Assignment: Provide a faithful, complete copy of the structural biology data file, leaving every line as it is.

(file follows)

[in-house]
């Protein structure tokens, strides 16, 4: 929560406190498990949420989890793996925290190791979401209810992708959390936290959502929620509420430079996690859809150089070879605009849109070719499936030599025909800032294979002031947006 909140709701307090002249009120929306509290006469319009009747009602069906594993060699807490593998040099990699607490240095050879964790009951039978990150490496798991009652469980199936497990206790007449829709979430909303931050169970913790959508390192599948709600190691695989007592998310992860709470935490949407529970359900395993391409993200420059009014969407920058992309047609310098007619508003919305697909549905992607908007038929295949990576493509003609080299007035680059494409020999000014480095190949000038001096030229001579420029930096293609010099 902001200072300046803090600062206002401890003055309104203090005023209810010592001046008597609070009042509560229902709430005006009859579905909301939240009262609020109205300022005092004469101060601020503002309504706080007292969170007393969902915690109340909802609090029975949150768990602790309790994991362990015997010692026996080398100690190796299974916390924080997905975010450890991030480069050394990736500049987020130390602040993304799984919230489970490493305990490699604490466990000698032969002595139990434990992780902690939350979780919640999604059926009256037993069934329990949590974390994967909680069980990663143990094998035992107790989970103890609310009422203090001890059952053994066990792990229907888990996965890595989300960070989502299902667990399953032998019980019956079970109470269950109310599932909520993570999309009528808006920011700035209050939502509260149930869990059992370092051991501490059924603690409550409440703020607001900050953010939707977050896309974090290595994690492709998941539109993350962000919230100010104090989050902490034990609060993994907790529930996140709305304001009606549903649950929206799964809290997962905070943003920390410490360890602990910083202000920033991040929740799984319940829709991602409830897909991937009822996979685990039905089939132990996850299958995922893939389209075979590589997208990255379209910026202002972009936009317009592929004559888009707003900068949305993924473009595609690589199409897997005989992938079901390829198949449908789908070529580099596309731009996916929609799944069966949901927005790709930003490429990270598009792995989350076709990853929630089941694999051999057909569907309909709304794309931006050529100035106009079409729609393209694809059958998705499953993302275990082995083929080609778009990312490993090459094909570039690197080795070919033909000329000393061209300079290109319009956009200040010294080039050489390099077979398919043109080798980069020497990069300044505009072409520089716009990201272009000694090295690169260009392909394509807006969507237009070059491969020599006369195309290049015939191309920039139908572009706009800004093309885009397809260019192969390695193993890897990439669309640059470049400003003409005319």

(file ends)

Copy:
[in-house]
């Protein structure tokens, strides 16, 4: 929560406190498990949420989890793996925290190791979401209810992708959390936290959502929620509420430079996690859809150089070879605009849109070719499936030599025909800032294979002031947006 909140709701307090002249009120929306509290006469319009009747009602069906594993060699807490593998040099990699607490240095050879964790009951039978990150490496798991009652469980199936497990206790007449829709979430909303931050169970913790959508390192599948709600190691695989007592998310992860709470935490949407529970359900395993391409993200420059009014969407920058992309047609310098007619508003919305697909549905992607908007038929295949990576493509003609080299007035680059494409020999000014480095190949000038001096030229001579420029930096293609010099 902001200072300046803090600062206002401890003055309104203090005023209810010592001046008597609070009042509560229902709430005006009859579905909301939240009262609020109205300022005092004469101060601020503002309504706080007292969170007393969902915690109340909802609090029975949150768990602790309790994991362990015997010692026996080398100690190796299974916390924080997905975010450890991030480069050394990736500049987020130390602040993304799984919230489970490493305990490699604490466990000698032969002595139990434990992780902690939350979780919640999604059926009256037993069934329990949590974390994967909680069980990663143990094998035992107790989970103890609310009422203090001890059952053994066990792990229907888990996965890595989300960070989502299902667990399953032998019980019956079970109470269950109310599932909520993570999309009528808006920011700035209050939502509260149930869990059992370092051991501490059924603690409550409440703020607001900050953010939707977050896309974090290595994690492709998941539109993350962000919230100010104090989050902490034990609060993994907790529930996140709305304001009606549903649950929206799964809290997962905070943003920390410490360890602990910083202000920033991040929740799984319940829709991602409830897909991937009822996979685990039905089939132990996850299958995922893939389209075979590589997208990255379209910026202002972009936009317009592929004559888009707003900068949305993924473009595609690589199409897997005989992938079901390829198949449908789908070529580099596309731009996916929609799944069966949901927005790709930003490429990270598009792995989350076709990853929630089941694999051999057909569907309909709304794309931006050529100035106009079409729609393209694809059958998705499953993302275990082995083929080609778009990312490993090459094909570039690197080795070919033909000329000393061209300079290109319009956009200040010294080039050489390099077979398919043109080798980069020497990069300044505009072409520089716009990201272009000694090295690169260009392909394509807006969507237009070059491969020599006369195309290049015939191309920039139908572009706009800004093309885009397809260019192969390695193993890897990439669309640059470049400003003409005319």